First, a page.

They estimate that no more than one in five tenants paying the two-year advance rent will be eligible to receive support from the government’s advance rent assistance scheme.

Rather than resolving the issue, the government’s new scheme is in danger of legitimising an illegal practice that won’t fix Ghana’s housing crisis.

The Ghana Rent Act of 1963 (as amended) states that a deposit of six months is the maximum that a landlord can request from a tenant. This national rental assistance scheme will embolden landlords to keep charging the two-year advance rent which is illegal in terms of the Rent Act.

The Ghanaian government presents the rental assistance scheme as a way of assisting tenants struggling to pay the advance rent. In reality, it’s a scheme that is dangerous of entrenching a divisive social norm.

The researchers suggested to the government to reduce labour mobility.

“Young people on low incomes are especially vulnerable. They have little choice but to accept these punitive terms. As a consequence, they become saddled with enormous debts. The two year deposit is not a property bond. Unlike a rent deposit or bond in more regulated markets, the tenant does not get back this lump sum. It is two years’ worth of rent paid upfront. This means the lump sum the tenant pays freezes the payment of rent for two years.

“We found that first-time renters had to save their monthly incomes for a little over nine months and regular renters for a period of seven months in order to take up the tenancy”.

Our research revealed that this system has an impact on young people’s labour mobility in Ghana. This is significant considering that 21.3% and 22.5% of the unemployed population in Ghana respectively live in the Greater Accra and Ashanti Region where most jobs are concentrated. The general housing deficit in the country and the potential lock-in effect of the rent advance system make it difficult for tenants to easily move to where jobs are, even within big cities”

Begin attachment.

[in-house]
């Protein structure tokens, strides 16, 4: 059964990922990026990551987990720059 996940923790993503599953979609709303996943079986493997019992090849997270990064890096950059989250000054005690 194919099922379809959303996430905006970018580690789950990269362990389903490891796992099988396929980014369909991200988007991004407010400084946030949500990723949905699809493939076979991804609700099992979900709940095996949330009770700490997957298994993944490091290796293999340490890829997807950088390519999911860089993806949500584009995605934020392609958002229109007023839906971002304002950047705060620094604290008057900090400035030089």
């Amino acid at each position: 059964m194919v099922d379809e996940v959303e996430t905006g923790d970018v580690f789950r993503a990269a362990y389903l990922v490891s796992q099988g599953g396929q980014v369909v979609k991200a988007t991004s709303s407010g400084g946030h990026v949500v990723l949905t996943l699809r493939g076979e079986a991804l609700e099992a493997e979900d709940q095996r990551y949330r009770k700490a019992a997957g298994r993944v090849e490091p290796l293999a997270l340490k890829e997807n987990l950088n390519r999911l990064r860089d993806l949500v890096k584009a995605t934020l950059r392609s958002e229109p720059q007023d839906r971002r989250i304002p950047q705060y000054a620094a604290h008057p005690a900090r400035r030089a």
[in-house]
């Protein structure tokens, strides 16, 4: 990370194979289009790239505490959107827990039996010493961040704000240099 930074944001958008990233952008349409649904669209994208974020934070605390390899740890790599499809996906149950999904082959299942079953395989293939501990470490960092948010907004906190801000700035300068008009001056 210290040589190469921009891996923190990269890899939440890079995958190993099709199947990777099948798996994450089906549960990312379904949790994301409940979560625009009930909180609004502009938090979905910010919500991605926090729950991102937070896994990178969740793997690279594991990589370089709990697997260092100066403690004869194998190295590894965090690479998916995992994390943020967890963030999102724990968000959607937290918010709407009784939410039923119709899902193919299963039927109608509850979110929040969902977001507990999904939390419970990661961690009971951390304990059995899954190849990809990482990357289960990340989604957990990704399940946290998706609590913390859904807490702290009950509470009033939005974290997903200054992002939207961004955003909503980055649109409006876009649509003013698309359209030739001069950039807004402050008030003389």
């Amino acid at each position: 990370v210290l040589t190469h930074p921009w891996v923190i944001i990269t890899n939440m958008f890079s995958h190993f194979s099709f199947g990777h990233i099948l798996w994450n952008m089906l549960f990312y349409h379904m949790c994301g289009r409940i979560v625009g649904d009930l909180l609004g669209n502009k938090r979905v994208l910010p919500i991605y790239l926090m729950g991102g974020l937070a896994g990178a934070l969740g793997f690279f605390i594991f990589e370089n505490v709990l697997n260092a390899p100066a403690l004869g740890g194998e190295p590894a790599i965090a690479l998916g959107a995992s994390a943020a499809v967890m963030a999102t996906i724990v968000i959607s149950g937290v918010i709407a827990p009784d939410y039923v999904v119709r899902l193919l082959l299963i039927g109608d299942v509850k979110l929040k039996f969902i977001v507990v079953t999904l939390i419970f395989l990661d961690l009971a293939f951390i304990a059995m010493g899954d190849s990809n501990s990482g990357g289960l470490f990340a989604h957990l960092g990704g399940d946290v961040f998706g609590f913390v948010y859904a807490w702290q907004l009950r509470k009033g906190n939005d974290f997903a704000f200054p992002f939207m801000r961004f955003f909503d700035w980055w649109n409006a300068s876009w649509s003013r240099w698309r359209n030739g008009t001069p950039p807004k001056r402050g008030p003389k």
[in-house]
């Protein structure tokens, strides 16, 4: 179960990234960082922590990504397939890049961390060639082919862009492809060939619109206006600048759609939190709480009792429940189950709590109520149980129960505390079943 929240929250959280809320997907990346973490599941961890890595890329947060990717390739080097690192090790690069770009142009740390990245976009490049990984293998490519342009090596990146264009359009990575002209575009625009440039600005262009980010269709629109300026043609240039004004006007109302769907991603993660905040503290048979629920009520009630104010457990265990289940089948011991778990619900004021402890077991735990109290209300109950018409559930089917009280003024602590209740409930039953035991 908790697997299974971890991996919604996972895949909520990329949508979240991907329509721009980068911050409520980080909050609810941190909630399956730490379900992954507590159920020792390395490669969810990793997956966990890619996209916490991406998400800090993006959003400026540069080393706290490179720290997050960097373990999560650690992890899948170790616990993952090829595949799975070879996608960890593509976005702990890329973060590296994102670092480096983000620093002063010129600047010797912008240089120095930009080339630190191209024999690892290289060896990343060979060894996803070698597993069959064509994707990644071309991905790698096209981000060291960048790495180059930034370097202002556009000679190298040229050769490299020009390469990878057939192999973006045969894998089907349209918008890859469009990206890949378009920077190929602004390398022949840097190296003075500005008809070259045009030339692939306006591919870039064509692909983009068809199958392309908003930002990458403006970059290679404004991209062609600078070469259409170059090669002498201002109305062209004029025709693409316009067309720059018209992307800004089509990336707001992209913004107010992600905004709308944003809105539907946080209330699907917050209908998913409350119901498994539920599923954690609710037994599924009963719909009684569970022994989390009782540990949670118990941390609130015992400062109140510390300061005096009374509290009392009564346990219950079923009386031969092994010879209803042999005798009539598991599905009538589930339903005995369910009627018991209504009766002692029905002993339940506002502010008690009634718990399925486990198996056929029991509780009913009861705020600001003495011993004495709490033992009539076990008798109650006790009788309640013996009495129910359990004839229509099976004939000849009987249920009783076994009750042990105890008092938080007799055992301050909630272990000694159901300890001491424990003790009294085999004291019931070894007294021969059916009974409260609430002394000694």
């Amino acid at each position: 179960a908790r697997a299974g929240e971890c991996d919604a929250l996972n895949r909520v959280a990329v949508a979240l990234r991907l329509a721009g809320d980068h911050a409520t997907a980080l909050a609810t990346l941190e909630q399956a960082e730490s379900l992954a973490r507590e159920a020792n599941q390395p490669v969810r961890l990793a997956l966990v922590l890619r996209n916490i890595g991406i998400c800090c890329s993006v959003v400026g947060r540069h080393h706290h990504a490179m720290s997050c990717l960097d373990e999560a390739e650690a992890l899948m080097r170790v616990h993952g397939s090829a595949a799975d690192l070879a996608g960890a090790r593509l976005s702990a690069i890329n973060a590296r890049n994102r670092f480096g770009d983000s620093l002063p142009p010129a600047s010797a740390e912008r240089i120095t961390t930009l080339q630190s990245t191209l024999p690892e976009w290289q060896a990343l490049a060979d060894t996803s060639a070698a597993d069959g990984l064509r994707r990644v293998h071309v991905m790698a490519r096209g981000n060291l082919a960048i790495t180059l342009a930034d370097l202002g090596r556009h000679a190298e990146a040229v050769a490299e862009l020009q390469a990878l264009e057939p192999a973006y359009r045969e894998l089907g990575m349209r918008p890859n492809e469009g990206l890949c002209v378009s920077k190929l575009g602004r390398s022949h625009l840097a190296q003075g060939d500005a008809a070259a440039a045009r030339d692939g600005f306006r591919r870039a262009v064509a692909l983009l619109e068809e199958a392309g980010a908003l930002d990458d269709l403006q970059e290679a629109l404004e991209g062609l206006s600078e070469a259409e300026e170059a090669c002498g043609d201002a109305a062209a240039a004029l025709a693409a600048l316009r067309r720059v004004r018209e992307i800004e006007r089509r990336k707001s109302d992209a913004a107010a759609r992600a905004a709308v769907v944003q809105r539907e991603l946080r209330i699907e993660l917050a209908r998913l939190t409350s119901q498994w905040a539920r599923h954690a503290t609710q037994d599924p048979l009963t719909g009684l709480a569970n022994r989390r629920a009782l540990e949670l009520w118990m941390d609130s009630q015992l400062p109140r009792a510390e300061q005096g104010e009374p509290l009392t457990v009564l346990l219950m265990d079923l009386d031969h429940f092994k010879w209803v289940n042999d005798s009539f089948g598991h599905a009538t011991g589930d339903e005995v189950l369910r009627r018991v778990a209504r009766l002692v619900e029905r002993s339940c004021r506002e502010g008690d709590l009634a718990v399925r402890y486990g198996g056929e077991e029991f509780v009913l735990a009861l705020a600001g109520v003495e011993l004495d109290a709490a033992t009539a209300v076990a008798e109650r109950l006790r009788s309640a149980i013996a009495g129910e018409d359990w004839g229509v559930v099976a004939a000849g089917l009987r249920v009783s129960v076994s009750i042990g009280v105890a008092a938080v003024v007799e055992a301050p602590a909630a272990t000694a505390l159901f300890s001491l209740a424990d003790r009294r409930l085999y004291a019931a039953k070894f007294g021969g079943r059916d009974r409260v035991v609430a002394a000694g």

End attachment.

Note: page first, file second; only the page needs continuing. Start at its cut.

Proponents of the rental sector say that it gives tenants flexibility to manage personal budgets, allowing them to have mobility as they search for work. But the burden of finding two years’ rent in advance results in regular tenants, in particular, remaining in their properties for around 10 years. This suggests that tenants are anything but mobile.

A two-fold challenge

The team of international housing academics stressed that Ghana has a two-fold housing challenge. In the absence of a functioning insurance scheme for landlords, they pass risk on to tenants. There is also inadequate provision of affordable housing in Ghana. So, demand outstrips supply and landlords can ask for, and receive, two years’ rent in advance.

“The new scheme is only available to people with regular income in both formal and informal employment. Loans will be offered when employment is with a formally registered company and a salary is involved. This risks exacerbating inequality. Many will not be eligible as they make ends meet in the informal employment sector where their income streams are not typically viewed as regular. This is despite the fact that in some cases regularity can be established for informal sector employees. It could also lead to exploitation of those receiving the loans, as employers could abuse the fact that continued residence in their homes is dependent on continued employment.”

A way forward

The research team recommended that, Ghana needs an overhaul of its broken rental sector. Rather than a national scheme to help private landlords mitigate risk, there should be a push to work with district assemblies and chiefs who play a critical role in local governance and development. For example, chiefs are the custodians of valuable land that could be released to create low-cost housing schemes.

They maintained that government can support this bottom-up approach to the housing problem by empowering District Assemblies to make housing provision a key part of their mandate while exploring innovative models to access land and finance housing development.

“We believe it is by increasing the supply of rental housing that the monopoly power of private landlords who charge longer periods of advance rent can be broken”.

Source: starrfm.com.gh